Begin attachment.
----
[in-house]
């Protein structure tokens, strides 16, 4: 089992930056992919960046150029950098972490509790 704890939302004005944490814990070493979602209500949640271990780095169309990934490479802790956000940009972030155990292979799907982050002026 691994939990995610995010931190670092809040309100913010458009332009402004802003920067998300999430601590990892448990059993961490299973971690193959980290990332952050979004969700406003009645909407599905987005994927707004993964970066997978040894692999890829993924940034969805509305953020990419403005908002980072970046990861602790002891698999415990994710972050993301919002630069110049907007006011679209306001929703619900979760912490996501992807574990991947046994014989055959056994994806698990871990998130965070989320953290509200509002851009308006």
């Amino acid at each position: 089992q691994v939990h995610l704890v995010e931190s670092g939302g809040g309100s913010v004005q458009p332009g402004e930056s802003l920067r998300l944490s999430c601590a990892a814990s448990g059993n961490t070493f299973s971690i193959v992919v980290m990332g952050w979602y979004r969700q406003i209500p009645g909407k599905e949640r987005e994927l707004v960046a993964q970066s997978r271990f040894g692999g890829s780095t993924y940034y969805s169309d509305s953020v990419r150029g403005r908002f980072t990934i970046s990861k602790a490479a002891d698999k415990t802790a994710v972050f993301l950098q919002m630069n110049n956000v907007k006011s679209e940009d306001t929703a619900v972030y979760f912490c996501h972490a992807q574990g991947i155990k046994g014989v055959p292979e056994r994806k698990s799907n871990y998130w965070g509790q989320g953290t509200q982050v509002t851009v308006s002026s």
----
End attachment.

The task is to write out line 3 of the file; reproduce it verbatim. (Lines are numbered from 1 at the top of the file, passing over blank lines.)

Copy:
């Amino acid at each position: 089992q691994v939990h995610l704890v995010e931190s670092g939302g809040g309100s913010v004005q458009p332009g402004e930056s802003l920067r998300l944490s999430c601590a990892a814990s448990g059993n961490t070493f299973s971690i193959v992919v980290m990332g952050w979602y979004r969700q406003i209500p009645g909407k599905e949640r987005e994927l707004v960046a993964q970066s997978r271990f040894g692999g890829s780095t993924y940034y969805s169309d509305s953020v990419r150029g403005r908002f980072t990934i970046s990861k602790a490479a002891d698999k415990t802790a994710v972050f993301l950098q919002m630069n110049n956000v907007k006011s679209e940009d306001t929703a619900v972030y979760f912490c996501h972490a992807q574990g991947i155990k046994g014989v055959p292979e056994r994806k698990s799907n871990y998130w965070g509790q989320g953290t509200q982050v509002t851009v308006s002026s």